A good planner can help make that interaction a success. Finding a good way to work with a developer, or to “get to yes” with a frustrated property owner can not only make that customer happy; it can pave the way, almost literally, for development.

“And economic development is paramount,” Dustin explains.

As Dustin sees it, a land use planner gets to facilitate that economic development – within the framework of City code and regulations. When a city’s business districts are thriving, and its businesses bringing in reliable and growing revenue, that means the city too has more resources to put back into public projects, improvements, maintenance, and services – all of which make the city as a whole a better place to be, in turn attracting more residents, businesses, and investment.

Dustin has had a lot of experience with these seemingly small questions throughout his decade with Tacoma. He has also seen the big opportunities that the right answers can facilitate.

Planning for a specialized industry

It’s not often that an entirely new industry is created, and with the legalization of marijuana in Washington State, a new, complicated set of questions around conflicts in state and federal law give a whole new depth to regulating and zoning for that new industry. These questions mean that people around the state and all across the country are watching the decisions made in Washington, and in Tacoma.

As a planner, Dustin has had a hand in this history-making process.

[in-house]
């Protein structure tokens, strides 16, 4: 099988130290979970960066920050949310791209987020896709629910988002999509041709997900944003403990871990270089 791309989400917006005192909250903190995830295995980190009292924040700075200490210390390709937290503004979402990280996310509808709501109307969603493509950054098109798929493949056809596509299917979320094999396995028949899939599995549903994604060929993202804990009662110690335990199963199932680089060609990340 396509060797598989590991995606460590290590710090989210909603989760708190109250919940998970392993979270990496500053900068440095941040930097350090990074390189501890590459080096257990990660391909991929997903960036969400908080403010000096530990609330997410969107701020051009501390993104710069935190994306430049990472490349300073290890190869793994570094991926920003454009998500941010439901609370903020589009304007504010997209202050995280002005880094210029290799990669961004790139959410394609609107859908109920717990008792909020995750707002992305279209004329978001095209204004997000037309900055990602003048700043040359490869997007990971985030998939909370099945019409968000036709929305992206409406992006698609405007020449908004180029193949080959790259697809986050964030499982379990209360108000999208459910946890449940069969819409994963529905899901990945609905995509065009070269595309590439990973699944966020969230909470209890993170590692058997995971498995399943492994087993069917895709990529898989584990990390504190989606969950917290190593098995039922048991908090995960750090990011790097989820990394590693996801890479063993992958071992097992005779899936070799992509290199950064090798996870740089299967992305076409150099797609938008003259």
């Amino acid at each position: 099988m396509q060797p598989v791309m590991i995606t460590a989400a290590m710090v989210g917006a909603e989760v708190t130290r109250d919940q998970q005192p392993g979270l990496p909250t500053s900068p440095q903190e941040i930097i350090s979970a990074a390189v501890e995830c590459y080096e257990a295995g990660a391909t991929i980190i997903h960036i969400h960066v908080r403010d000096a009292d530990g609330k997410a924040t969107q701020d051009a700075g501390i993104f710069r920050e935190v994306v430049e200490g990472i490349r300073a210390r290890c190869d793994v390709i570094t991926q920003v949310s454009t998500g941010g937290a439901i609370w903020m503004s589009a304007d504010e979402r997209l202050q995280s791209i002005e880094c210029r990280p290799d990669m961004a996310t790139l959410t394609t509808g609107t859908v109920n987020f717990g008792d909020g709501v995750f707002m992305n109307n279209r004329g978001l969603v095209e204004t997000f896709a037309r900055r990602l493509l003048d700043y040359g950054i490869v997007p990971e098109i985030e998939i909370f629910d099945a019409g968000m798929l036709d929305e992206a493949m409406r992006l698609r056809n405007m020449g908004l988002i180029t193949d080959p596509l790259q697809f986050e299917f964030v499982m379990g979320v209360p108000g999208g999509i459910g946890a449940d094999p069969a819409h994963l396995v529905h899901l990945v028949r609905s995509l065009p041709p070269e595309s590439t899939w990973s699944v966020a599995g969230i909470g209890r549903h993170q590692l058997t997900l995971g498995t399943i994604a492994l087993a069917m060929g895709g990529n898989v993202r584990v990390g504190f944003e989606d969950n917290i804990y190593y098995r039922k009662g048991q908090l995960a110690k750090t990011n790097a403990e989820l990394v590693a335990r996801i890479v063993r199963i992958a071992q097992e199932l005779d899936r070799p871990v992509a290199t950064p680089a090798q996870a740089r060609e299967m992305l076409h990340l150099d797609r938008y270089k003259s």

Tacoma is taking a proactive and receptive approach to working with business owners on not only the retail sale of marijuana, but the production (growing the plants), and processing side of the industry that brings products to the retail storefronts popping up around the region. While some cities have taken a just-say-no approach to marijuana businesses and the admitted problems that come with them, Tacoma has said yes... Yes, but let’s do it right.

That’s where the city’s planners come in. They’ve talked with stakeholders in the emerging industry, as well as residents, and owners of property and other businesses in Tacoma. They’ve researched what’s been done elsewhere, and talked with the City of Tacoma’s lawyers and other staff. They have studied Washington State laws regulating the new sector, and have drawn up Tacoma’s own set of regulations on which kinds of marijuana businesses can operate where, and the practical details they need to address before they can open for business.